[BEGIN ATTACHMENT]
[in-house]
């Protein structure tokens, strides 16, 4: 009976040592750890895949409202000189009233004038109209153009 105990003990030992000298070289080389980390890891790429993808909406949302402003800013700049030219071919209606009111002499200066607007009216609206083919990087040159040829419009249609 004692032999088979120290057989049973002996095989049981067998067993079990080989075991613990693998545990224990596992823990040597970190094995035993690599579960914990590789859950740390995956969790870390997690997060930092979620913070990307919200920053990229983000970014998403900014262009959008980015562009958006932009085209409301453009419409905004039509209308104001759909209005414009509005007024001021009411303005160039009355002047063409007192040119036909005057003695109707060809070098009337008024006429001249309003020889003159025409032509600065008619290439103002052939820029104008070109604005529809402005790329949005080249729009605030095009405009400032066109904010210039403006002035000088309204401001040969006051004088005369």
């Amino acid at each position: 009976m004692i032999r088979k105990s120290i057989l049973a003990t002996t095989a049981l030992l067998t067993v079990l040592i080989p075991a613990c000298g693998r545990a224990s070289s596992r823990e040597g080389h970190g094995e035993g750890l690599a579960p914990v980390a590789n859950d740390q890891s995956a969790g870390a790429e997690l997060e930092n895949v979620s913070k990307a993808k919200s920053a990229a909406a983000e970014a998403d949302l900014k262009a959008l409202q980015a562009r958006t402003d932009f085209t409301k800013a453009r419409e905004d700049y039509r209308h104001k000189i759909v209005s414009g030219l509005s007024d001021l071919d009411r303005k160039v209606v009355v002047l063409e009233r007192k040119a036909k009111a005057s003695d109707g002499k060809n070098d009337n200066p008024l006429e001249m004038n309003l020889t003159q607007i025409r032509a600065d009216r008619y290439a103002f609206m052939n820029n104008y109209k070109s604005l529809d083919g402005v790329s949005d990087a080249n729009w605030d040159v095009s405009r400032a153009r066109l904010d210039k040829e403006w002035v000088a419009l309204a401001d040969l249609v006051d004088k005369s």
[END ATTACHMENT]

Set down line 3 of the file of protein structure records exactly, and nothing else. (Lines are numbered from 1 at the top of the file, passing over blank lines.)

């Amino acid at each position: 009976m004692i032999r088979k105990s120290i057989l049973a003990t002996t095989a049981l030992l067998t067993v079990l040592i080989p075991a613990c000298g693998r545990a224990s070289s596992r823990e040597g080389h970190g094995e035993g750890l690599a579960p914990v980390a590789n859950d740390q890891s995956a969790g870390a790429e997690l997060e930092n895949v979620s913070k990307a993808k919200s920053a990229a909406a983000e970014a998403d949302l900014k262009a959008l409202q980015a562009r958006t402003d932009f085209t409301k800013a453009r419409e905004d700049y039509r209308h104001k000189i759909v209005s414009g030219l509005s007024d001021l071919d009411r303005k160039v209606v009355v002047l063409e009233r007192k040119a036909k009111a005057s003695d109707g002499k060809n070098d009337n200066p008024l006429e001249m004038n309003l020889t003159q607007i025409r032509a600065d009216r008619y290439a103002f609206m052939n820029n104008y109209k070109s604005l529809d083919g402005v790329s949005d990087a080249n729009w605030d040159v095009s405009r400032a153009r066109l904010d210039k040829e403006w002035v000088a419009l309204a401001d040969l249609v006051d004088k005369s």